Hi, it's David from Cheltenham Road.
I've been wracking my brain to come up with a Father's Day gift. Of course, being me, I've left it to the last minute (it's how I roll) but I think I've got a fun, unique, easy and very affordable wall decor idea dads will love.
My dad has enough books to fill a library, doesn't wear ties anymore and probably isn't in need of any more drink coasters (although some dads whose sons don't make coasters might so please check out my Etsy shop if you're so inclined) – but wall decor might be fun, and he loves baseball and baseball history. And since I love anything vintage and graphic, this could work out great!
This project came together crazy quickly so it's great if (like me) you're a bit stuck for a Father's Day gift idea. Here's what I used:
- A blown up print of an old baseball ticket (more on that in a sec)
- Medium density fiberboard lumber cut to size: 36″ x 10.5″
- Matte Mod Podge
- Hard Coat Mod Podge
- White Latex Paint
- Sandpaper or sander
- Foam Brush(s)
- Paint roller
- Large plastic tub
- D Hook Hangers
I'm going to explain what I did and then at the end I want to discuss alternate ideas and techniques.
I saved the resized graphic as a PDF (to guarantee that it prints out at the correct size), transferred it to a thumb drive, and took it to Staples.
At Staples I asked for an “Engineering Print.” Engineering prints are affordable, over-sized print outs that are great for graphics. My three foot long print out cost: $6, and they did it while I waited.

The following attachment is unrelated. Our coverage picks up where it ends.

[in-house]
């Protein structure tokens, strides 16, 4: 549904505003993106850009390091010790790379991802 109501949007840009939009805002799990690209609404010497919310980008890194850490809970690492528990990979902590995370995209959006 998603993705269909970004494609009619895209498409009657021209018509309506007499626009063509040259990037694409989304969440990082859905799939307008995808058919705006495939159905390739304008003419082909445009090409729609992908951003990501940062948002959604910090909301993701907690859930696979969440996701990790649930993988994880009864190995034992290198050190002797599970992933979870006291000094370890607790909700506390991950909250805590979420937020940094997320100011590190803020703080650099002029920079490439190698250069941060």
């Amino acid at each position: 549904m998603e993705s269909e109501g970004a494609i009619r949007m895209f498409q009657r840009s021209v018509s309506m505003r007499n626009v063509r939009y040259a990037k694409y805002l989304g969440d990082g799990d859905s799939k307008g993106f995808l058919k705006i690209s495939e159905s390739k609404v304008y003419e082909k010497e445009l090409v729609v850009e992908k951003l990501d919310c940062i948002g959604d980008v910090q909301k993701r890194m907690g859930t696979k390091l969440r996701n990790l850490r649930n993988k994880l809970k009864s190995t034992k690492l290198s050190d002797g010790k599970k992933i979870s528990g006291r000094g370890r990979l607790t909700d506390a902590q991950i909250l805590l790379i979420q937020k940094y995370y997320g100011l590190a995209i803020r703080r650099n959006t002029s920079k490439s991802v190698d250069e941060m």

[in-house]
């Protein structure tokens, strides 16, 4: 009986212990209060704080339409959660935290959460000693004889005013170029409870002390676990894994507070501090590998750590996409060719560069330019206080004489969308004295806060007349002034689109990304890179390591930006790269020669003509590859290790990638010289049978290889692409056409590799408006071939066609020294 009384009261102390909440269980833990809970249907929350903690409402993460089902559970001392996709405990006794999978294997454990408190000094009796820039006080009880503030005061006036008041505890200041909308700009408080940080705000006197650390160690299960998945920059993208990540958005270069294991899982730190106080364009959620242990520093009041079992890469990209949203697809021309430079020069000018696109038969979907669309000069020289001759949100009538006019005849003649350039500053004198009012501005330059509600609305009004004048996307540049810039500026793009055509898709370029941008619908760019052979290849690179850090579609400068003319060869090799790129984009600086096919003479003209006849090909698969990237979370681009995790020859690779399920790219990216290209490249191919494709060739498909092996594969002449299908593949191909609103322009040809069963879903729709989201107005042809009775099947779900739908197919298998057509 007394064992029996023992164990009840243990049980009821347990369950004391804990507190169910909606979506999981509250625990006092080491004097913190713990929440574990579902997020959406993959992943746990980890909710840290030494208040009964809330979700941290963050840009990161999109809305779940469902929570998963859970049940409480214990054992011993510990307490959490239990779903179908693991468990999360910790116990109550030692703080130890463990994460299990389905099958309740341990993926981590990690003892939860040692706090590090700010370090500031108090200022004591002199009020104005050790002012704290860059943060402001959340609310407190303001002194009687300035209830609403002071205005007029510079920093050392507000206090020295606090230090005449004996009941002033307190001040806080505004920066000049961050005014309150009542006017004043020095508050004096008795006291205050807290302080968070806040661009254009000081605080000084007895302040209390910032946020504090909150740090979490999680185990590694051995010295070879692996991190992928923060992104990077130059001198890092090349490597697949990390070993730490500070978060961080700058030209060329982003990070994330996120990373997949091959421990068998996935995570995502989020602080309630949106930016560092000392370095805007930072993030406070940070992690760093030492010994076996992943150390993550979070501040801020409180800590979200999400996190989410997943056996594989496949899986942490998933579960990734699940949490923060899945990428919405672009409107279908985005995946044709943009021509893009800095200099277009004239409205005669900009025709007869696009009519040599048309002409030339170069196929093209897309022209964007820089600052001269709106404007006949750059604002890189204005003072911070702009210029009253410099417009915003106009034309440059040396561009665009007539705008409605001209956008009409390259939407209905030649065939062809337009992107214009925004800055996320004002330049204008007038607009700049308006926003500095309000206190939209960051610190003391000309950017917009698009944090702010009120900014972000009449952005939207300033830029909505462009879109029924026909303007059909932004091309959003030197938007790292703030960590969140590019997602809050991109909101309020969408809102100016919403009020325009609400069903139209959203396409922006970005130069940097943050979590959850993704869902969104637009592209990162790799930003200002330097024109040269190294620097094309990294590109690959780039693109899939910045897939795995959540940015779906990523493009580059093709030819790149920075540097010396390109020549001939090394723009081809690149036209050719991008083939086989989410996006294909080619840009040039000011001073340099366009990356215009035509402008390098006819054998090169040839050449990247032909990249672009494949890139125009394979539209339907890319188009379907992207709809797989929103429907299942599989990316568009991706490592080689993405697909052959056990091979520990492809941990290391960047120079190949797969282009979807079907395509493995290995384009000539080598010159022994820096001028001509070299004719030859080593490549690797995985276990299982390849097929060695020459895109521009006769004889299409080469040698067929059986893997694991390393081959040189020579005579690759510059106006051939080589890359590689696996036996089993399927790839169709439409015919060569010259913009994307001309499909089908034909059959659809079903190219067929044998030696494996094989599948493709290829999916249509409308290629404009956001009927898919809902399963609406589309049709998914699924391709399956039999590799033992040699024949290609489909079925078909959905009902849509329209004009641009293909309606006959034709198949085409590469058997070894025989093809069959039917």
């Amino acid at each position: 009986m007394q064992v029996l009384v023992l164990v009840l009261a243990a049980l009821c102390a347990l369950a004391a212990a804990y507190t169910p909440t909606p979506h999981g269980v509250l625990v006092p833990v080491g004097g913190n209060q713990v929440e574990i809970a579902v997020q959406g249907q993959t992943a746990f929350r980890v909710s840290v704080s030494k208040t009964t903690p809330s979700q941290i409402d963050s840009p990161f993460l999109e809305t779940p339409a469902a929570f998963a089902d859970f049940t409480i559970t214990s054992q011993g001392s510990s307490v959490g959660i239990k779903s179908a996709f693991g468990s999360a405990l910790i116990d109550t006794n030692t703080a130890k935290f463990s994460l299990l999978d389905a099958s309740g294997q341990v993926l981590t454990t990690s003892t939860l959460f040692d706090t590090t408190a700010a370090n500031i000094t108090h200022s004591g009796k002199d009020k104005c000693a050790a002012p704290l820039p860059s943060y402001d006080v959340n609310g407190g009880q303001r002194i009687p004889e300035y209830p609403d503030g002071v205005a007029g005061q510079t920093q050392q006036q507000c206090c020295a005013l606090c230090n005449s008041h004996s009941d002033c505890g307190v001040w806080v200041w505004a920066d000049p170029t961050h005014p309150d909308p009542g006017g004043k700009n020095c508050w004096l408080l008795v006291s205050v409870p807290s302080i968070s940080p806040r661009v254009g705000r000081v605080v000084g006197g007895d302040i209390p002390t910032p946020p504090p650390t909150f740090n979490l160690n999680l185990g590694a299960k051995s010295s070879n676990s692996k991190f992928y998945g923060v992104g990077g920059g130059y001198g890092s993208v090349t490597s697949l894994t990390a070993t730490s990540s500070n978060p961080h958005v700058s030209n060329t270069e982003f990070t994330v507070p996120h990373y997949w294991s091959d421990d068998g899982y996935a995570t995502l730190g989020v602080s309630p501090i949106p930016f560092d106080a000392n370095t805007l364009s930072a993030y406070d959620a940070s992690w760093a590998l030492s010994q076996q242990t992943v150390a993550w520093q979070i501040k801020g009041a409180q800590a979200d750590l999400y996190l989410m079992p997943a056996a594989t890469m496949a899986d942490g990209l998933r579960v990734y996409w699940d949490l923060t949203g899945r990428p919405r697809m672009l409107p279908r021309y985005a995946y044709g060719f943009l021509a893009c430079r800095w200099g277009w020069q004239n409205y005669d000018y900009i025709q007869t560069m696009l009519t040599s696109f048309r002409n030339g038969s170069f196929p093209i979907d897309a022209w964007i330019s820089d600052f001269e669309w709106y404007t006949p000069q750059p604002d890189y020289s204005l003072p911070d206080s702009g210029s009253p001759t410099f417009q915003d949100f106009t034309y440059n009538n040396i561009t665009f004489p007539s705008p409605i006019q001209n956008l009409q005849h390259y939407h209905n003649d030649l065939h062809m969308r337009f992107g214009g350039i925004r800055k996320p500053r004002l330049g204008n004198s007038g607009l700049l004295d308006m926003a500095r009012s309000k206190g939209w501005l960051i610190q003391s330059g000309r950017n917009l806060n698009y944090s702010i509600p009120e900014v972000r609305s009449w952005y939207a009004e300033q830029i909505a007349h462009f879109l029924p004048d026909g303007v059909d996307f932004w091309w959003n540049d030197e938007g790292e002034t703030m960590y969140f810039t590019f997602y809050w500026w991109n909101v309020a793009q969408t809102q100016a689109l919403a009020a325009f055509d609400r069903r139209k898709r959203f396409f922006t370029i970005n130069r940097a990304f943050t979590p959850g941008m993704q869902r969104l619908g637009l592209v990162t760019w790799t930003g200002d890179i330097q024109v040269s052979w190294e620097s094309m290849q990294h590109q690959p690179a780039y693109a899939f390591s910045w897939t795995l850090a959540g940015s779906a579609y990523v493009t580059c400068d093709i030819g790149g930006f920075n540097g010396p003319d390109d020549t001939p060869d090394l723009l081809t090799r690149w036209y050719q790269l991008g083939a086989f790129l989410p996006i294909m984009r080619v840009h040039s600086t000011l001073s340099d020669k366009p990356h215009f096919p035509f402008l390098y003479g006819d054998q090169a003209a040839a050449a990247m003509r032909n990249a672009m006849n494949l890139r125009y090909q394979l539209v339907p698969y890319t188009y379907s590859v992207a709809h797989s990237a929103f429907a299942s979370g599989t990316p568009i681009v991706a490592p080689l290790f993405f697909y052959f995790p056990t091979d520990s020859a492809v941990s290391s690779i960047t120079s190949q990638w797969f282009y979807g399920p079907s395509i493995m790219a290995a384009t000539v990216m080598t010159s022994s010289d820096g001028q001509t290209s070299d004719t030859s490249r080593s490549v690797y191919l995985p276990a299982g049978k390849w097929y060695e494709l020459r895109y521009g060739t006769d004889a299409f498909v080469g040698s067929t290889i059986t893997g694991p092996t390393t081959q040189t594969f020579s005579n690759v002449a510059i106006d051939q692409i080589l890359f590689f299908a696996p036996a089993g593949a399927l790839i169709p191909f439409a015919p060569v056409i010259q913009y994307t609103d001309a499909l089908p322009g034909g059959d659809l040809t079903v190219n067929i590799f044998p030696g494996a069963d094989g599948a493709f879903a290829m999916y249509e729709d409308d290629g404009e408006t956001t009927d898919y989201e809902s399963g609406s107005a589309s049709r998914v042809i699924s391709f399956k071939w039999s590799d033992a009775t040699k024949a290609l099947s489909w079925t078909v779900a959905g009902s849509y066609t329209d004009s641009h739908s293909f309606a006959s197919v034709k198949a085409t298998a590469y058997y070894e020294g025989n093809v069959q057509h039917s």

I chose to use Medium Density Fiberboard (MDF) for my backer because it is inexpensive and has a super-smooth surface that makes it easy to work with when decoupaging – no splinters or unevenness.
I gave the board a light coat of white paint and, when dry, a light sanding to smooth out bumps or drips and give just a bit of distress to the edges.
After brushing the Matte Mod Podge onto the wood . . .
. . . I let the paper soak in some water for just a few seconds.
Soaking the paper allows the fibers of the paper to relax a bit which makes it easier to smooth out onto the wood with fewer wrinkles. Since this project was so large I used a plastic bin that I have but I've done similar stuff using the kitchen sink or bathtub.
Handling the paper carefully – it's a bit fragile at this point – I laid it on the board and used the paint roller to gently smooth out air bubbles and squeeze out any excess Mod Podge.
Once it was dry I sanded away the edges for a slightly worn look and sealed the whole thing with two coats of Hard Coat Mod Podge just for durability.
After adding the hanging parts I was done!
The whole project (excluding drying time for the paint and Mod Podge) took about an hour.
No one will know you only spent a few dollars on this wall decor because . . . it looks like . . . A Big Ticket Item!!!!!!! (sorry, couldn't resist . . . should have but couldn't)
I used a vintage ticket but you could use anything. A ticket from a favorite contemporary game or concert maybe? You could also make a collage of tickets or children's art, black and white pictures – the sky is the limit.
I used Photoshop to enlarge my scanned ticket but but you can bring your item to any print shop and have them scan it at a high resolution and then blow it up and print it out for you.
If you wanted to do a collage but weren't keen on doing it on a computer, just take a sheet of legal sized (or larger) paper, lay out your collage in a pattern that appeals then scan it (to hold everything in place an avoid damaging the originals just use a temporary glue dots found at most craft stores in the scrap-booking section).
I like working with MDF but any fairly smooth lumber will work just fine. And if you don't have access to saws, most lumberyards will happily cut the board to your dimensions.
I hope this helps out with any last-minuters like myself. If you have any questions fire away – I will monitor the comments section.